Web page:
Bilisoly_Elizabeth_CaseStudy3_Week 8.docx

Boyle does not qualify for an alcohol use disorder

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Mr. Boyle does not qualify for an Alcohol Use Disorder due to meeting only Criteria 1 and 2. He admits to drinking more alcohol than he anticipated as well as being unsuccessful in limiting the alcohol and/or eliminating alcohol. No reports to meet the additional criteria is offered and more interviewing and information would be required to make AUD an additional diagnosis although an AUD is of high interest and expected. Different diagnoses looked at include schizophrenia due to the paranoia. However, Mr. Boyle does not meet the criteria for schizophrenia due to the absence of delusions, hallucinations and psychotic symptoms (DSM-5, 2013). Absence of psychotic features such as delusions and hallucinations voids the spectrum of the schizo-related disorders. Generalized Anxiety Disorder was also reviewed. However, of the six symptoms listed, Mr. Boyle only qualifies for 4 which is irritable (DSM-5, 2013). Lastly, Major Depressive Disorder was examined. No significant weight loss, long periods of depression, psychomotor agitation is noted in the report. The only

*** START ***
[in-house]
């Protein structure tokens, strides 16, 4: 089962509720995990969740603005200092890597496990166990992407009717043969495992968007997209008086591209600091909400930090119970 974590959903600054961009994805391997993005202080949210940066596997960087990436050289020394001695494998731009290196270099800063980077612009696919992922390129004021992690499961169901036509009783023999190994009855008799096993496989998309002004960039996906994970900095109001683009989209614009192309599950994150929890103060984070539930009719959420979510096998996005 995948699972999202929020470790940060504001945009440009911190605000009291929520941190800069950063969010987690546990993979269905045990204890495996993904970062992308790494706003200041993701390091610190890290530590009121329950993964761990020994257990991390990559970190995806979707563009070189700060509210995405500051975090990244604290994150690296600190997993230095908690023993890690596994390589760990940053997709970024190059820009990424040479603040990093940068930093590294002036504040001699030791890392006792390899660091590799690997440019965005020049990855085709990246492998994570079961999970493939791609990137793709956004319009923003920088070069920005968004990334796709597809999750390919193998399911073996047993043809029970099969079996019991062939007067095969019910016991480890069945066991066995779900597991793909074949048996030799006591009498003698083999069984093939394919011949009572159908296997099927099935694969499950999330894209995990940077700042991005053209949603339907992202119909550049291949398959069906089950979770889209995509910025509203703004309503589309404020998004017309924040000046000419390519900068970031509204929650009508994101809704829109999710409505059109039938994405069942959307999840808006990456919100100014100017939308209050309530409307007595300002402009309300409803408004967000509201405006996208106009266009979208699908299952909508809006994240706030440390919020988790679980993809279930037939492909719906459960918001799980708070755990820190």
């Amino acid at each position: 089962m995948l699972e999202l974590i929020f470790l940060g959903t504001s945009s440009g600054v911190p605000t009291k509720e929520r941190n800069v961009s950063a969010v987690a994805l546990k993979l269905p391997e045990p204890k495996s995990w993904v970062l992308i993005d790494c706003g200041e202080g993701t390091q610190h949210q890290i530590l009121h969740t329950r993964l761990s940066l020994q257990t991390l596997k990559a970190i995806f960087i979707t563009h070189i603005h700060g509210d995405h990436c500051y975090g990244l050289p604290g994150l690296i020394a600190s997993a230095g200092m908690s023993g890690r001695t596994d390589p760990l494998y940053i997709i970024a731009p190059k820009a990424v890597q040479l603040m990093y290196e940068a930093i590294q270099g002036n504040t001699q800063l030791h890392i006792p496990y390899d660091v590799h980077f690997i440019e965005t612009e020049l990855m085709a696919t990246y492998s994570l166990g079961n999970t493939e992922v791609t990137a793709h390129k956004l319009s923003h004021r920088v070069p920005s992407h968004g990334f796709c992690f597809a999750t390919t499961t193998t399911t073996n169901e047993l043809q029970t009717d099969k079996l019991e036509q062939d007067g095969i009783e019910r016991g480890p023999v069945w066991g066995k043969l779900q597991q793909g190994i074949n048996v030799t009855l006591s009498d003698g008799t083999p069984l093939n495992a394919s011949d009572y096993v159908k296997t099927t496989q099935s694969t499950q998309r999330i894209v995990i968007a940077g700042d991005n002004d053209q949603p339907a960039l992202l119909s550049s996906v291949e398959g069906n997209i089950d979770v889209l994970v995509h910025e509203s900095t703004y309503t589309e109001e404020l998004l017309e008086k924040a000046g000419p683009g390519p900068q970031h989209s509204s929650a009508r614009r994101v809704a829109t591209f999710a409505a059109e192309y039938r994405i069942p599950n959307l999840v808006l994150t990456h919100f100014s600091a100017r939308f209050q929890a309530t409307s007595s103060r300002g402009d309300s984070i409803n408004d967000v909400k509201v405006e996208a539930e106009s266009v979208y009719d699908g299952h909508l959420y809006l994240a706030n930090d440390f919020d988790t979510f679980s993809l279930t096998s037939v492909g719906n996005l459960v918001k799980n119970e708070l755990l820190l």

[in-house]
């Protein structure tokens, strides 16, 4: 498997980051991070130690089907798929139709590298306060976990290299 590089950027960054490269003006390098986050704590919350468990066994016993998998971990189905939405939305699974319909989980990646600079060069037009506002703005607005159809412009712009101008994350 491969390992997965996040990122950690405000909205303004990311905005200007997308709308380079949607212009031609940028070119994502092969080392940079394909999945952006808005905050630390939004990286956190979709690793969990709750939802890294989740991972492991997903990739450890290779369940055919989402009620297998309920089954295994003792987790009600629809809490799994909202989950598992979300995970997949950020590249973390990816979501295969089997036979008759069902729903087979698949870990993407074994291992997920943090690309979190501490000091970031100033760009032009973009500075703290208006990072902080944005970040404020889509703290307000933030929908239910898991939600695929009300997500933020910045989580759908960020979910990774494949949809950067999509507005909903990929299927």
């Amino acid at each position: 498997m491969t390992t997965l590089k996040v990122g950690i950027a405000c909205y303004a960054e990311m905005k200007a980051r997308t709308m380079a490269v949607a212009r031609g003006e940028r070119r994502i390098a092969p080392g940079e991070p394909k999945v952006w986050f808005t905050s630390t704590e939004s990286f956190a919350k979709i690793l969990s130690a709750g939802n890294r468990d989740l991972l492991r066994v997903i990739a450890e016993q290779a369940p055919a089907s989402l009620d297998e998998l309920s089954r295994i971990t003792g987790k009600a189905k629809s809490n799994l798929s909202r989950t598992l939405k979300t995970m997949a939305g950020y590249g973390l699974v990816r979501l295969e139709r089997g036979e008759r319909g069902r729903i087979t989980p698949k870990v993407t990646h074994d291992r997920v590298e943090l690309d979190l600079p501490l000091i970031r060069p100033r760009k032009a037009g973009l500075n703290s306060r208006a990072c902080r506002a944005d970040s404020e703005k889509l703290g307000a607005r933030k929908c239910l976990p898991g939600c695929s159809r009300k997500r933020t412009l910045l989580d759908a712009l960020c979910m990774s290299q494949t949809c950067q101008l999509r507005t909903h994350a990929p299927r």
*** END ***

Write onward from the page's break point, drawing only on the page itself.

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CASE STUDY -3 5 qualifier reported is Mr. Boyle’s loss of interest eliminating this disorder as a possibility (DSM-5, 2103). Treatment Recommendations Treatment for Mr. Boyle begin with a biopsychosocial and spiritual inventory. A full biological evaluation including gathering information of a past medical history, any medications, allergies, previous psychiatric history, any history of substance abuse, a family history, a physical and neurological exam, diagnostic studies and a mental status examination should be gathered (Campbell & Rohrbaugh, 2006). These key pieces of information will assist in formulating a match of symptoms to the etiology of Mr. Boyle’s personality disorder. Next, a psychological evaluation using an interview with Mr. Boyle and asking him questions such as, “What was it like for you growing up?” “Is there anyone you have tried to be like?” “How have you gotten along with other people?” “How do you typically respond to problems or frustration in your life?” Obtaining answer to these questions and many more will assist in providing a story to reveal how Mr. Boyle could have developed some psychological vulnerabilities, how Mr. Boyle feels as a result of the stresses he faces and examine his current coping skills (Campbell & Rohrbaugh, 2006). Focusing on themes such as trust, self-esteem and control provides a foundation on how to begin helping Mr. Boyle and collaboratively developing a treatment plan.
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